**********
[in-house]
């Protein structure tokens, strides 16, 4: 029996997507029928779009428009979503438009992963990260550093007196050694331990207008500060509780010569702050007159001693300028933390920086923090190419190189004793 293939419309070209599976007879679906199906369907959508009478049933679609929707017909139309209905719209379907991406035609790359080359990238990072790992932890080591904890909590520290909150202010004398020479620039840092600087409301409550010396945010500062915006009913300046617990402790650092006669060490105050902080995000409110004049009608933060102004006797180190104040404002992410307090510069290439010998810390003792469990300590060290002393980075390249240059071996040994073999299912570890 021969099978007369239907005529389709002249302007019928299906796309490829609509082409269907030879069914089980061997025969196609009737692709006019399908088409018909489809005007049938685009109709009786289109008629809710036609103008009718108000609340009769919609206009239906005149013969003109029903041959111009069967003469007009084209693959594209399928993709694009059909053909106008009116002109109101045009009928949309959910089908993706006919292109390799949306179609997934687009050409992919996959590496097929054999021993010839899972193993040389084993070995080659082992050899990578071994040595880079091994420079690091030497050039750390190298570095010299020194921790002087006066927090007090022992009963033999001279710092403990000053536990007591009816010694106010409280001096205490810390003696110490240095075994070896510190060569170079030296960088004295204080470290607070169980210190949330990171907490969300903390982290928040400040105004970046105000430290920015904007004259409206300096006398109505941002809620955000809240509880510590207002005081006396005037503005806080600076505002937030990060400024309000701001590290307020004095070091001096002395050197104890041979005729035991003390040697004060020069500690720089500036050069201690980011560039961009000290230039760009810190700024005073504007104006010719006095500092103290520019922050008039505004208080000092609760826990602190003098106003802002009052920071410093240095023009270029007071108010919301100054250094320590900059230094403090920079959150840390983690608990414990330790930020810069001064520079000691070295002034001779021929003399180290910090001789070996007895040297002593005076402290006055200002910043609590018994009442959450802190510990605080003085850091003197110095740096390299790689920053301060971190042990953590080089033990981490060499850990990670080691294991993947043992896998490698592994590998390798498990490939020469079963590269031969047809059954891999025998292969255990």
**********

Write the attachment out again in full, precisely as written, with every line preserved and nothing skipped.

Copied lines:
[in-house]
């Protein structure tokens, strides 16, 4: 029996997507029928779009428009979503438009992963990260550093007196050694331990207008500060509780010569702050007159001693300028933390920086923090190419190189004793 293939419309070209599976007879679906199906369907959508009478049933679609929707017909139309209905719209379907991406035609790359080359990238990072790992932890080591904890909590520290909150202010004398020479620039840092600087409301409550010396945010500062915006009913300046617990402790650092006669060490105050902080995000409110004049009608933060102004006797180190104040404002992410307090510069290439010998810390003792469990300590060290002393980075390249240059071996040994073999299912570890 021969099978007369239907005529389709002249302007019928299906796309490829609509082409269907030879069914089980061997025969196609009737692709006019399908088409018909489809005007049938685009109709009786289109008629809710036609103008009718108000609340009769919609206009239906005149013969003109029903041959111009069967003469007009084209693959594209399928993709694009059909053909106008009116002109109101045009009928949309959910089908993706006919292109390799949306179609997934687009050409992919996959590496097929054999021993010839899972193993040389084993070995080659082992050899990578071994040595880079091994420079690091030497050039750390190298570095010299020194921790002087006066927090007090022992009963033999001279710092403990000053536990007591009816010694106010409280001096205490810390003696110490240095075994070896510190060569170079030296960088004295204080470290607070169980210190949330990171907490969300903390982290928040400040105004970046105000430290920015904007004259409206300096006398109505941002809620955000809240509880510590207002005081006396005037503005806080600076505002937030990060400024309000701001590290307020004095070091001096002395050197104890041979005729035991003390040697004060020069500690720089500036050069201690980011560039961009000290230039760009810190700024005073504007104006010719006095500092103290520019922050008039505004208080000092609760826990602190003098106003802002009052920071410093240095023009270029007071108010919301100054250094320590900059230094403090920079959150840390983690608990414990330790930020810069001064520079000691070295002034001779021929003399180290910090001789070996007895040297002593005076402290006055200002910043609590018994009442959450802190510990605080003085850091003197110095740096390299790689920053301060971190042990953590080089033990981490060499850990990670080691294991993947043992896998490698592994590998390798498990490939020469079963590269031969047809059954891999025998292969255990």